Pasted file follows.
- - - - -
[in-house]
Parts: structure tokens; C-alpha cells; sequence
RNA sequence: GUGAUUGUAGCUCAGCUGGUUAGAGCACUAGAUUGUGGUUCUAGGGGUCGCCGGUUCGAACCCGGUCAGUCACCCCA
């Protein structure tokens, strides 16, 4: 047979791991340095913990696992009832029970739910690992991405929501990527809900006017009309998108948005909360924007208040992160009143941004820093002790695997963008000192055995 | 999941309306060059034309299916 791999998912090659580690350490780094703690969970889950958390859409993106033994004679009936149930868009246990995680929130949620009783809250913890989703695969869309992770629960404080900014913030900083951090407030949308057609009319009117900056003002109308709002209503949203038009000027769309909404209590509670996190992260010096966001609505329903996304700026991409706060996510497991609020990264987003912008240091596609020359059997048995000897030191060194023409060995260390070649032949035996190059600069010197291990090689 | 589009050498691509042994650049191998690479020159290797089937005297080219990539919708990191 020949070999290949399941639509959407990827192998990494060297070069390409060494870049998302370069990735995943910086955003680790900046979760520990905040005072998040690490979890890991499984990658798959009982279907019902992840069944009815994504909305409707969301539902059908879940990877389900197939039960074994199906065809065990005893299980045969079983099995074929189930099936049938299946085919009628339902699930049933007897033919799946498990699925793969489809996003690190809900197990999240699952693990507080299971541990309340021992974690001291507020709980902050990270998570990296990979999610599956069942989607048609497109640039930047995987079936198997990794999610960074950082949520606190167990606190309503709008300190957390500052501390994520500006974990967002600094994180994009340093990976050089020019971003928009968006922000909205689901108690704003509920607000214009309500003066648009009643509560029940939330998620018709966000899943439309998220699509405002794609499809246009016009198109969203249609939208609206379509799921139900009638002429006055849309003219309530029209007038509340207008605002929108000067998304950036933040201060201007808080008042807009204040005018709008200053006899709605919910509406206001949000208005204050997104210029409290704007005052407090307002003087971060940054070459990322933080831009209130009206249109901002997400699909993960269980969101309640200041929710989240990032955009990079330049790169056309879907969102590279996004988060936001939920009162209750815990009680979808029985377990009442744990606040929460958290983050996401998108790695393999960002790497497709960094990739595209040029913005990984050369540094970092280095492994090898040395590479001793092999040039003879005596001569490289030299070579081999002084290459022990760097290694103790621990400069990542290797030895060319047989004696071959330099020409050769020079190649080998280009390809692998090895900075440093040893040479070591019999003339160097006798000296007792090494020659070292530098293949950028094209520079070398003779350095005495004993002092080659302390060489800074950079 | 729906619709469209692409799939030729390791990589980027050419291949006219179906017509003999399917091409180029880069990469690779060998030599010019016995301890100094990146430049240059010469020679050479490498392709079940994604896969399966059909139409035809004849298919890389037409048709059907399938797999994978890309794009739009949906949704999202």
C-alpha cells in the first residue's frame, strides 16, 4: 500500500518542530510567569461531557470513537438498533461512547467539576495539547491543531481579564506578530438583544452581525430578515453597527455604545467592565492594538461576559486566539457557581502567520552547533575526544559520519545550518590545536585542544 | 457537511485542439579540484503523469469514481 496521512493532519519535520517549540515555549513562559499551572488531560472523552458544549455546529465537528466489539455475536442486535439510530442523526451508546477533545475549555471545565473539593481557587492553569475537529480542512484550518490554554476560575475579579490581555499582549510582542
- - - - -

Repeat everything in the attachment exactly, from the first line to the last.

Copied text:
[in-house]
Parts: structure tokens; C-alpha cells; sequence
RNA sequence: GUGAUUGUAGCUCAGCUGGUUAGAGCACUAGAUUGUGGUUCUAGGGGUCGCCGGUUCGAACCCGGUCAGUCACCCCA
């Protein structure tokens, strides 16, 4: 047979791991340095913990696992009832029970739910690992991405929501990527809900006017009309998108948005909360924007208040992160009143941004820093002790695997963008000192055995 | 999941309306060059034309299916 791999998912090659580690350490780094703690969970889950958390859409993106033994004679009936149930868009246990995680929130949620009783809250913890989703695969869309992770629960404080900014913030900083951090407030949308057609009319009117900056003002109308709002209503949203038009000027769309909404209590509670996190992260010096966001609505329903996304700026991409706060996510497991609020990264987003912008240091596609020359059997048995000897030191060194023409060995260390070649032949035996190059600069010197291990090689 | 589009050498691509042994650049191998690479020159290797089937005297080219990539919708990191 020949070999290949399941639509959407990827192998990494060297070069390409060494870049998302370069990735995943910086955003680790900046979760520990905040005072998040690490979890890991499984990658798959009982279907019902992840069944009815994504909305409707969301539902059908879940990877389900197939039960074994199906065809065990005893299980045969079983099995074929189930099936049938299946085919009628339902699930049933007897033919799946498990699925793969489809996003690190809900197990999240699952693990507080299971541990309340021992974690001291507020709980902050990270998570990296990979999610599956069942989607048609497109640039930047995987079936198997990794999610960074950082949520606190167990606190309503709008300190957390500052501390994520500006974990967002600094994180994009340093990976050089020019971003928009968006922000909205689901108690704003509920607000214009309500003066648009009643509560029940939330998620018709966000899943439309998220699509405002794609499809246009016009198109969203249609939208609206379509799921139900009638002429006055849309003219309530029209007038509340207008605002929108000067998304950036933040201060201007808080008042807009204040005018709008200053006899709605919910509406206001949000208005204050997104210029409290704007005052407090307002003087971060940054070459990322933080831009209130009206249109901002997400699909993960269980969101309640200041929710989240990032955009990079330049790169056309879907969102590279996004988060936001939920009162209750815990009680979808029985377990009442744990606040929460958290983050996401998108790695393999960002790497497709960094990739595209040029913005990984050369540094970092280095492994090898040395590479001793092999040039003879005596001569490289030299070579081999002084290459022990760097290694103790621990400069990542290797030895060319047989004696071959330099020409050769020079190649080998280009390809692998090895900075440093040893040479070591019999003339160097006798000296007792090494020659070292530098293949950028094209520079070398003779350095005495004993002092080659302390060489800074950079 | 729906619709469209692409799939030729390791990589980027050419291949006219179906017509003999399917091409180029880069990469690779060998030599010019016995301890100094990146430049240059010469020679050479490498392709079940994604896969399966059909139409035809004849298919890389037409048709059907399938797999994978890309794009739009949906949704999202």
C-alpha cells in the first residue's frame, strides 16, 4: 500500500518542530510567569461531557470513537438498533461512547467539576495539547491543531481579564506578530438583544452581525430578515453597527455604545467592565492594538461576559486566539457557581502567520552547533575526544559520519545550518590545536585542544 | 457537511485542439579540484503523469469514481 496521512493532519519535520517549540515555549513562559499551572488531560472523552458544549455546529465537528466489539455475536442486535439510530442523526451508546477533545475549555471545565473539593481557587492553569475537529480542512484550518490554554476560575475579579490581555499582549510582542